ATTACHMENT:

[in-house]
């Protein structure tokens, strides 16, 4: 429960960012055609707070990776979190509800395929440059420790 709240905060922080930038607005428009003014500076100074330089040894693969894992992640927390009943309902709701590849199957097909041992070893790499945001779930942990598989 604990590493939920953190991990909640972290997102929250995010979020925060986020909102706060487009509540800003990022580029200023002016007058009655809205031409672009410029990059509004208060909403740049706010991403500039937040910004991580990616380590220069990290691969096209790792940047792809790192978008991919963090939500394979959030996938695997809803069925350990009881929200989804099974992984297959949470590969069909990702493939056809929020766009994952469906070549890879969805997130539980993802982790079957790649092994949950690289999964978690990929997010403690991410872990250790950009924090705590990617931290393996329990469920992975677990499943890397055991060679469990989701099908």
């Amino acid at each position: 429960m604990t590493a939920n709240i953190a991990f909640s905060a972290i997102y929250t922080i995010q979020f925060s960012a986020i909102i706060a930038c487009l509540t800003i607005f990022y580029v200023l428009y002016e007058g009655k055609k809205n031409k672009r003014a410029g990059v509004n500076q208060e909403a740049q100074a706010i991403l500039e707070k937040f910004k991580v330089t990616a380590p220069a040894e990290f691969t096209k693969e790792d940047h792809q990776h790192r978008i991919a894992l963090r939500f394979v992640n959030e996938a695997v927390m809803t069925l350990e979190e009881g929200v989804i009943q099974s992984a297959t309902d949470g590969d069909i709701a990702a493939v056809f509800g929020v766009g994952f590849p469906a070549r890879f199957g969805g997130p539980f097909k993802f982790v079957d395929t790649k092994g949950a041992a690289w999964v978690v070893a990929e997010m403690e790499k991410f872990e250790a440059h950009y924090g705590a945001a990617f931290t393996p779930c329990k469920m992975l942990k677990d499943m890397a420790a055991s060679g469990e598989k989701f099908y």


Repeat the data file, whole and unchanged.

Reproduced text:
[in-house]
């Protein structure tokens, strides 16, 4: 429960960012055609707070990776979190509800395929440059420790 709240905060922080930038607005428009003014500076100074330089040894693969894992992640927390009943309902709701590849199957097909041992070893790499945001779930942990598989 604990590493939920953190991990909640972290997102929250995010979020925060986020909102706060487009509540800003990022580029200023002016007058009655809205031409672009410029990059509004208060909403740049706010991403500039937040910004991580990616380590220069990290691969096209790792940047792809790192978008991919963090939500394979959030996938695997809803069925350990009881929200989804099974992984297959949470590969069909990702493939056809929020766009994952469906070549890879969805997130539980993802982790079957790649092994949950690289999964978690990929997010403690991410872990250790950009924090705590990617931290393996329990469920992975677990499943890397055991060679469990989701099908």
């Amino acid at each position: 429960m604990t590493a939920n709240i953190a991990f909640s905060a972290i997102y929250t922080i995010q979020f925060s960012a986020i909102i706060a930038c487009l509540t800003i607005f990022y580029v200023l428009y002016e007058g009655k055609k809205n031409k672009r003014a410029g990059v509004n500076q208060e909403a740049q100074a706010i991403l500039e707070k937040f910004k991580v330089t990616a380590p220069a040894e990290f691969t096209k693969e790792d940047h792809q990776h790192r978008i991919a894992l963090r939500f394979v992640n959030e996938a695997v927390m809803t069925l350990e979190e009881g929200v989804i009943q099974s992984a297959t309902d949470g590969d069909i709701a990702a493939v056809f509800g929020v766009g994952f590849p469906a070549r890879f199957g969805g997130p539980f097909k993802f982790v079957d395929t790649k092994g949950a041992a690289w999964v978690v070893a990929e997010m403690e790499k991410f872990e250790a440059h950009y924090g705590a945001a990617f931290t393996p779930c329990k469920m992975l942990k677990d499943m890397a420790a055991s060679g469990e598989k989701f099908y």